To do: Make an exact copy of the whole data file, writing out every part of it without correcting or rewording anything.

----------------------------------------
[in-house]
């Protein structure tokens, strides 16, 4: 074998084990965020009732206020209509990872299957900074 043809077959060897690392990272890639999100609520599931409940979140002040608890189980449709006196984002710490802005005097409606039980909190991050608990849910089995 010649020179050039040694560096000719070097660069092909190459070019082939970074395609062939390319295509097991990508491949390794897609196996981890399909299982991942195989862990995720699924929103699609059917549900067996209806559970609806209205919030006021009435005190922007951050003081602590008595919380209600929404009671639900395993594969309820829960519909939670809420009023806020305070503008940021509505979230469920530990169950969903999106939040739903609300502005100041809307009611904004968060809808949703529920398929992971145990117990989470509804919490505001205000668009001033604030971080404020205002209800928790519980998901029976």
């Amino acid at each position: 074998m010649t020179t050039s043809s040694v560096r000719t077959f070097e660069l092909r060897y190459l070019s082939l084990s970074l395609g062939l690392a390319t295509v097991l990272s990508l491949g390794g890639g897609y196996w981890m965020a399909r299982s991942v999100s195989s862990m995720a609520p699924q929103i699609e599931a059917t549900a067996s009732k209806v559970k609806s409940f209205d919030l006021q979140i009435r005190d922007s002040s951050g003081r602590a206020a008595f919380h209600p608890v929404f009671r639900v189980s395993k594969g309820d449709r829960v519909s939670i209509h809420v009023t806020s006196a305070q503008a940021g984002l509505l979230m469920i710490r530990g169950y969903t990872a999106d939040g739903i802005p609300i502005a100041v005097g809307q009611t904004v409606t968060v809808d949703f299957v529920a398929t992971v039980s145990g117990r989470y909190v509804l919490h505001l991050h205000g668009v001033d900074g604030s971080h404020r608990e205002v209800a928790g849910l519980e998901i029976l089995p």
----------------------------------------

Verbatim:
[in-house]
């Protein structure tokens, strides 16, 4: 074998084990965020009732206020209509990872299957900074 043809077959060897690392990272890639999100609520599931409940979140002040608890189980449709006196984002710490802005005097409606039980909190991050608990849910089995 010649020179050039040694560096000719070097660069092909190459070019082939970074395609062939390319295509097991990508491949390794897609196996981890399909299982991942195989862990995720699924929103699609059917549900067996209806559970609806209205919030006021009435005190922007951050003081602590008595919380209600929404009671639900395993594969309820829960519909939670809420009023806020305070503008940021509505979230469920530990169950969903999106939040739903609300502005100041809307009611904004968060809808949703529920398929992971145990117990989470509804919490505001205000668009001033604030971080404020205002209800928790519980998901029976």
């Amino acid at each position: 074998m010649t020179t050039s043809s040694v560096r000719t077959f070097e660069l092909r060897y190459l070019s082939l084990s970074l395609g062939l690392a390319t295509v097991l990272s990508l491949g390794g890639g897609y196996w981890m965020a399909r299982s991942v999100s195989s862990m995720a609520p699924q929103i699609e599931a059917t549900a067996s009732k209806v559970k609806s409940f209205d919030l006021q979140i009435r005190d922007s002040s951050g003081r602590a206020a008595f919380h209600p608890v929404f009671r639900v189980s395993k594969g309820d449709r829960v519909s939670i209509h809420v009023t806020s006196a305070q503008a940021g984002l509505l979230m469920i710490r530990g169950y969903t990872a999106d939040g739903i802005p609300i502005a100041v005097g809307q009611t904004v409606t968060v809808d949703f299957v529920a398929t992971v039980s145990g117990r989470y909190v509804l919490h505001l991050h205000g668009v001033d900074g604030s971080h404020r608990e205002v209800a928790g849910l519980e998901i029976l089995p």